Funding Breakthrough in GIST Cancer Treatment

Good news reported in a release by GIST Support UK:


Today GIST Support UK, the key charity specifically focused on combating GIST  (gastrointestinal stromal tumour), celebrated the NICE decision to approve regorafenib, a life extending drug, as a third line treatment for GIST cancer patients in England, ensuring that they have access to the same key drug as provided to patients in Scotland and Wales.

Nic Puntis & Jayne Bressington (on behalf of GIST Support UK) said:

“We welcome the NICE decision to recommend access to regorafenib as it offers greater long-term treatment options for patients with GIST.  Importantly, GIST patients in England will now have routine access to this important treatment, joining patients currently living in Scotland and Wales.

Thank you to everyone who worked so hard to review and approve regorafenib.”

GIST (Gastro-Intestinal Stromal Tumour) is a rare form of cancer which does not respond to the more usual cancer treatments of radio- or chemotherapy. Before the introduction of specialist drugs, the only recourse was surgery. With the more recent introduction of TKI drugs (ie, Tyrosine-kinase inhibitors), options improved.

The first line of treatment, which I have been on for three years now, before and after surgery last February, is imatinib (UK trade name Glivec. However, this is not effective for all varieties of GIST, and even where it is effective, there often comes a point where it is no longer so. In such cases, the second line of treatment is a drug called sunitinib (trade name Sutent). Where this too is not effective, or loses its effectiveness, the third line of treatment is regorafenib.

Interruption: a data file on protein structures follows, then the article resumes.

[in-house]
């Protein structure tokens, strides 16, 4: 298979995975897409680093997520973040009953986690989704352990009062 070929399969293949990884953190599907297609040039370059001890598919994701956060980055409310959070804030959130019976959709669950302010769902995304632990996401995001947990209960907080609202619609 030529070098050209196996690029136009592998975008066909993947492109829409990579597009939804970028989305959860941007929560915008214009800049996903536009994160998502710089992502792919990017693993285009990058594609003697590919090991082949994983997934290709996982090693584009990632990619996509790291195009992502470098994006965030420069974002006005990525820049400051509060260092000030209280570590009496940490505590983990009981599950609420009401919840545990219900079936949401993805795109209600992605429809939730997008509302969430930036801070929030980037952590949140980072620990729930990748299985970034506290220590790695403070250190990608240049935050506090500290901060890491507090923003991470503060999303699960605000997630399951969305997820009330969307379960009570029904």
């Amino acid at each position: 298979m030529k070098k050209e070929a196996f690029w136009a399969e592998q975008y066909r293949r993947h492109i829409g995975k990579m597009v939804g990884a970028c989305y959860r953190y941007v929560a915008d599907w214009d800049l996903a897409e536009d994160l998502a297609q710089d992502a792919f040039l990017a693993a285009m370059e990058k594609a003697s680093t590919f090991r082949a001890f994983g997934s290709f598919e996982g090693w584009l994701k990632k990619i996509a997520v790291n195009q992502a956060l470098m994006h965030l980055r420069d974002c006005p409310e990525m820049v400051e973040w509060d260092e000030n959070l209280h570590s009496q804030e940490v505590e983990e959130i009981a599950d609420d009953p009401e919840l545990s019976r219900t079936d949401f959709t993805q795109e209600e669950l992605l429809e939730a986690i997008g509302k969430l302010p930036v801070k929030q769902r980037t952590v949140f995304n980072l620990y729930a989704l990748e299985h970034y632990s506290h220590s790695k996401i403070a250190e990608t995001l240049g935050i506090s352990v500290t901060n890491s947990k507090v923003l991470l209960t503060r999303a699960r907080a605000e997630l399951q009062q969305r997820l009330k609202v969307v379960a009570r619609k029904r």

Until now, only the first two, imatinib and sunitinib, were approved for NHS funding in England under NICE rules.  Regorafenib has been available only under the special arrangements of the cancer drugs fund (and even that was achieved only after intensive lobbying by GIST Support UK).

Today’s welcome news means that in future, this life-saving drug will be more securely available.

Related Posts

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GIST and Imatinib in the News

One year on from GIST surgery: (1) Diagnosis and early treatment

One year on from GIST surgery: (2) Surgery


This Study Says We Might Actually Avoid Catastrophic Climate Change

A combination of a “revolution” in renewable energy, a faster-than-expected reduction in carbon emissions, and slower-than-expected warming mean the world could realistically meet the highly ambitious Paris climate targets, according to research by the UK Met Office.

The 2016 Paris agreement set world governments the goal of keeping global warming to “well below” 2°C above the preindustrial average, with an “aspiration” of keeping it to less than 1.5°C. The agreement was met with surprise from climate scientists, many of whom thought its ambitions were unrealistic.

However, the new research, published in the journal Nature Geoscience, has found that those ambitions are more realistic than previously believed. In combination with an astonishingly rapid uptake in renewable energy technologies, according to the paper, this means the world has a roughly 2-in-3 chance of meeting the goals, given “ambitious” but realistic reductions in emissions. One researcher who last year said that the goals were “incompatible with democracy” has now revised his view.

More at: Buzzfeed